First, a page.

For the context of the following comments please click on the hyperlinks above them.
(Continuing from previous post … The following conversations are from the Patheos hosted blog – “Rational Doubt” – Guest blogger is an Mary Johnson. She is a ex-nun who lost her faith and now considers herself an atheist.)
[note: There were a couple other conversational threads that have not been included. (They were with Eoin O’Brien and Anita if you feel the need for more.) For now, I want to resolve the tension with a record of a brief interaction with Mary Johnson.]
Mary Johnson – “Brmckay, I appreciate your questions. ‘But what about God?’ or, ‘What about the cultivation of authenticity?’ or, ‘What about the discovery of True Self?’ or, ‘Awe, reverence and wonder?’
I’m all for awe, reverence, and wonder. I think they are part of the glory of life. I identified these experiences, often self-transcendent experiences, as experiences of God for most of my life. For the last decade or so, I’ve experienced awe, reverence, and wonder without a belief in God.
Like some others in this discussion, I’ve come to understand God as a human invention. God is a way to explain things, something that gives us meaning, something to hope for. I believe God is conceited of our human fears and desires, as well as our awe and wonder.
For me, cultivating authenticity means, among other things, setting the bar of evidence very high. Before, I was willing to believe based on tradition and what others told me. Especially when my experiences of awe and wonder corresponded with what I was told about God. But I saw up close how religious leaders often use the concept of God to control others. I also learned a lot about the human propensity to tell stories.
I’m all for authenticity and awe, but the human tradition of God no longer makes much sense to me.
If there is some sort of supreme something or other, it seems to me that it wouldn’t correspond with anything I’ve heard humans talk about when they talk about God. Even the early fathers of the church used to say that anything we humans say about God will be more unlike God that like God. (that is not to be construed as a concession to God-belief, but as a recognition that humility in the face of things that very well may be beyond us might be a good idea.
This seems more intellectually honest to me.“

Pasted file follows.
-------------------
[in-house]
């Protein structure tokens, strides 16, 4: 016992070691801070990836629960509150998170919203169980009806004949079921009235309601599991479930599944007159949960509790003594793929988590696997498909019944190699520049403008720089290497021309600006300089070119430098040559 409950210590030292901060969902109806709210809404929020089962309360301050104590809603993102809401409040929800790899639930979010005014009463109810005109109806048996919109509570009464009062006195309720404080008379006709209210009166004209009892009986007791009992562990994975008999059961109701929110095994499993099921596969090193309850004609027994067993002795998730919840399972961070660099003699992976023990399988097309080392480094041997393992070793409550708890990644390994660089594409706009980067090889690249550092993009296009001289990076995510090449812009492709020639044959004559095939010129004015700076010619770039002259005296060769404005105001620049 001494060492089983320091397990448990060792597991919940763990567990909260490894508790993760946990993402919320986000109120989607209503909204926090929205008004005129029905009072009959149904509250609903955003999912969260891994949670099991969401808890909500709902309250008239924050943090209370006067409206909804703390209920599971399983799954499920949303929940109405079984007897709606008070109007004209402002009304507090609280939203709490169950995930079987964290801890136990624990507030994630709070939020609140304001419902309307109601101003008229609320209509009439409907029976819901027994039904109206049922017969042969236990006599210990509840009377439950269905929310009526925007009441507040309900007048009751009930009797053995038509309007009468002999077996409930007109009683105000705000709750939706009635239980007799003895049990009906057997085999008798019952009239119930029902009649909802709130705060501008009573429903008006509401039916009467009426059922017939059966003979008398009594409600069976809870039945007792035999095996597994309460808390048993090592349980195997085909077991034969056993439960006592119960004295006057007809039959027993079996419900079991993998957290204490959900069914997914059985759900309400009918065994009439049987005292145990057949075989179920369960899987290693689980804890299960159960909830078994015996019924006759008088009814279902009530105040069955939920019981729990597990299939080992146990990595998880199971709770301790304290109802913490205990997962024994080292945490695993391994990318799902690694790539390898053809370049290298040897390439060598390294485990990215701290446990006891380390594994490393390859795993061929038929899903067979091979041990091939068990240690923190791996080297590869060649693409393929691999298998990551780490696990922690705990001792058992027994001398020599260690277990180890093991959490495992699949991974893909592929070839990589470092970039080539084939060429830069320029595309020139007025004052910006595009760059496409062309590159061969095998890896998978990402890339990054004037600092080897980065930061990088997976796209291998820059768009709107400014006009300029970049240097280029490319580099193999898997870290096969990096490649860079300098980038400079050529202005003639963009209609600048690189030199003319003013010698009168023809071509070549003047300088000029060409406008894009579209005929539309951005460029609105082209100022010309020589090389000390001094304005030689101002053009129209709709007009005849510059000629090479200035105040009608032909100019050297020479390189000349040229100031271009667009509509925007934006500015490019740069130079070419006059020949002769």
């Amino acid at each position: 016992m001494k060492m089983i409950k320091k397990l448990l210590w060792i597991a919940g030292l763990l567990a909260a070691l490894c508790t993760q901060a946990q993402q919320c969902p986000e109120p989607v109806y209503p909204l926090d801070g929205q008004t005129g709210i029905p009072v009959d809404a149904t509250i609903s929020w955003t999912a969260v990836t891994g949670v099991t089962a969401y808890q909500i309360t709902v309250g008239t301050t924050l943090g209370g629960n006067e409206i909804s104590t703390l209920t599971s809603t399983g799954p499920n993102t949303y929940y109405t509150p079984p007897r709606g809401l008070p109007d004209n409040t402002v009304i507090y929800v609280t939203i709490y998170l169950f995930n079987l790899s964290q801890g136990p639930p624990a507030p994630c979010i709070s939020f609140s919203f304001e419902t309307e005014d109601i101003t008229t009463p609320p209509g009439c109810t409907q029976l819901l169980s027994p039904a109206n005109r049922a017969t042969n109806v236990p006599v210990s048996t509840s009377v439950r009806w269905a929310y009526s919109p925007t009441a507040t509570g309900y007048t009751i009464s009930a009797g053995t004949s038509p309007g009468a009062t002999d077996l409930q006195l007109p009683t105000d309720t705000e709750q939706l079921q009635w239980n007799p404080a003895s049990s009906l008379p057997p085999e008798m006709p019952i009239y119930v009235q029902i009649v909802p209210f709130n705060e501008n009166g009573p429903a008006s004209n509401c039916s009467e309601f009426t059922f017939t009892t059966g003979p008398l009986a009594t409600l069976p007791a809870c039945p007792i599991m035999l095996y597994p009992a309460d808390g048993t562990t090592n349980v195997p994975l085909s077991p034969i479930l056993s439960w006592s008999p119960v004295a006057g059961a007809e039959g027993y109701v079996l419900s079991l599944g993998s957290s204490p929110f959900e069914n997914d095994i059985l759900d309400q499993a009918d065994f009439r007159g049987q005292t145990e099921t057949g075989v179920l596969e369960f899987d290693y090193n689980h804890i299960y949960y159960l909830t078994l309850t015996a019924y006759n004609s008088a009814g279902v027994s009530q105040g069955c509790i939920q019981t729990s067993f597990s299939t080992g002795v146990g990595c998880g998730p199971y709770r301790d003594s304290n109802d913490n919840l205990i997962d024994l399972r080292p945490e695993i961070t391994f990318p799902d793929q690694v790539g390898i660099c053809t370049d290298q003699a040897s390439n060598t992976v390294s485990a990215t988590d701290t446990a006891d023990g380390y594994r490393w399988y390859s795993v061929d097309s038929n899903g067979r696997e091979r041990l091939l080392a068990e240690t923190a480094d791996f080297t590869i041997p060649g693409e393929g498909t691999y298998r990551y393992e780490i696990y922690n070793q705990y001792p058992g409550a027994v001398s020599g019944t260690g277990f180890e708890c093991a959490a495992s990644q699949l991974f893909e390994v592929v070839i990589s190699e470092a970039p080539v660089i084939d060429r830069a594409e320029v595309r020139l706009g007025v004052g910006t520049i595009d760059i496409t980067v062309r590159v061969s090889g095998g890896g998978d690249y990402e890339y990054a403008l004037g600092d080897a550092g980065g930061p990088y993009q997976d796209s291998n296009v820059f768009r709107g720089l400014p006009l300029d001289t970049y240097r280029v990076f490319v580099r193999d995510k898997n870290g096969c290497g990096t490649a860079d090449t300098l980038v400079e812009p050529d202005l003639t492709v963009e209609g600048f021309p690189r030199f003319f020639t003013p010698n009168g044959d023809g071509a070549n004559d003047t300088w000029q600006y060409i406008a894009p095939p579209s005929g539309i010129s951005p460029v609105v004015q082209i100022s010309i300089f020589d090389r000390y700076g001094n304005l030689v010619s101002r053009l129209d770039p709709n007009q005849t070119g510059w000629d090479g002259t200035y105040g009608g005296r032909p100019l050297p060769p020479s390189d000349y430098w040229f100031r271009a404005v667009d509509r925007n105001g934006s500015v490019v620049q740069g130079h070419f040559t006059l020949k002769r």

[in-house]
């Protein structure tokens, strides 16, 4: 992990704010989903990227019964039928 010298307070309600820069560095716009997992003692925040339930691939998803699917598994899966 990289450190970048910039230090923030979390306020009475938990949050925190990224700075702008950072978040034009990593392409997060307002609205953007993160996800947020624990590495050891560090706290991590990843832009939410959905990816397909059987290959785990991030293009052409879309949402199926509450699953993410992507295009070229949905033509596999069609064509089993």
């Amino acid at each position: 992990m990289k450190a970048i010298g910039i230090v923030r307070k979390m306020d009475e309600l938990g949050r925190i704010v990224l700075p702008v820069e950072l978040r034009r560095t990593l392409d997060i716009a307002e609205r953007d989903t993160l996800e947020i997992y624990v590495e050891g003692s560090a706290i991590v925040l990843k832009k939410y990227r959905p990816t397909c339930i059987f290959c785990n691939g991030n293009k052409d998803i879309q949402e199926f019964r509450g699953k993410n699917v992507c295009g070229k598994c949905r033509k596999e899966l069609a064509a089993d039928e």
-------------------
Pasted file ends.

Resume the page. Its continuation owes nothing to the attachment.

Thank you so very much for your response and especially for the even tenor of it. Which, is the quality in your original post that attracted me to respond. (Risking an all too familiar scuffle with the guardians at the gate.)
If you have not read Vivekananda there is an excellent compilation of his talks and writing called “Pathways to Joy” – edited by Dave Deluca. I just came upon it recently and was (seriously!) delighted by it’s confirmation of my fumbling intuitions.
I have the same gripe with the general trend of atheism, as I do with the general trend of Christianity. Both reinforce habits of thought that keep us in orbit around the personal and microscopic self. The “abstracted” sense of “otherness” that imprisons us in a mistaken identity with the finite, relative world of senses and form.
I feel compelled to voice my concerns, because the children’s children’s children need to know, that humans have for millennia instinctively sought out and mastered the fundamental Truth that we are One and not different from the All. i.e. God.
Yes there are many blind alleys to go down. But the simple virtues of honesty, integrity, authenticity, love of Truth will always sort us out. This is built in. The very nature of the process. The more these qualities resound in our being, the more proof we provide to our fellows.
Don’t use the word God if it blocks *your* understanding, but burning the bridge for others (even just in your own attitude) is “something extra” that does not serve. It sustains a genre of “blind alleys” that will only confuse those who you may influence.
I hope to inspire you to be more like this:
“Even the early fathers of the church used to say that anything we humans say about God will be more unlike God that like God.”
With out the need for this:
“(that is not to be construed as a concession to God-belief, but as a recognition that humility in the face of things that very well may be beyond us might be a good idea.”
For one thing; many, many, many have found the way home. Leaving a record of their journeys. This is at least as vital a legacy as all the miraculous parsings of scientific discovery.
Our energies should be directed to avoiding “real” mistakes. These we can be easily determine by their outward effects. War, cruelty, self aggrandizement, greed, murder, rape, enslavement, pollution, discrimination, inequality, etc. etc.
At the root of all these outward manifestations, is the fatal flaw, our fundamental ignorance. A confusion of identity.
Mary Johnson – “Like you, I value honesty, integrity, authenticity, and love of truth. I also believe that we are all far more connected than we usually acknowledge. I think I’ll still refrain from use of the word God, even as a shortcut for mystery or energy or love or transcendence or any of the many other ways the term is used. When I want to talk about mystery, I’ll use the word mystery. When I want to talk about love, I’ll use the word love. Things just seem clearer that way. I do appreciate your search for honesty and for love, and your repeated, patient attempts at a real discussion. I sense a great heart behind your words. Thanks for being here.
Thank you. [heaves a great sigh of relief]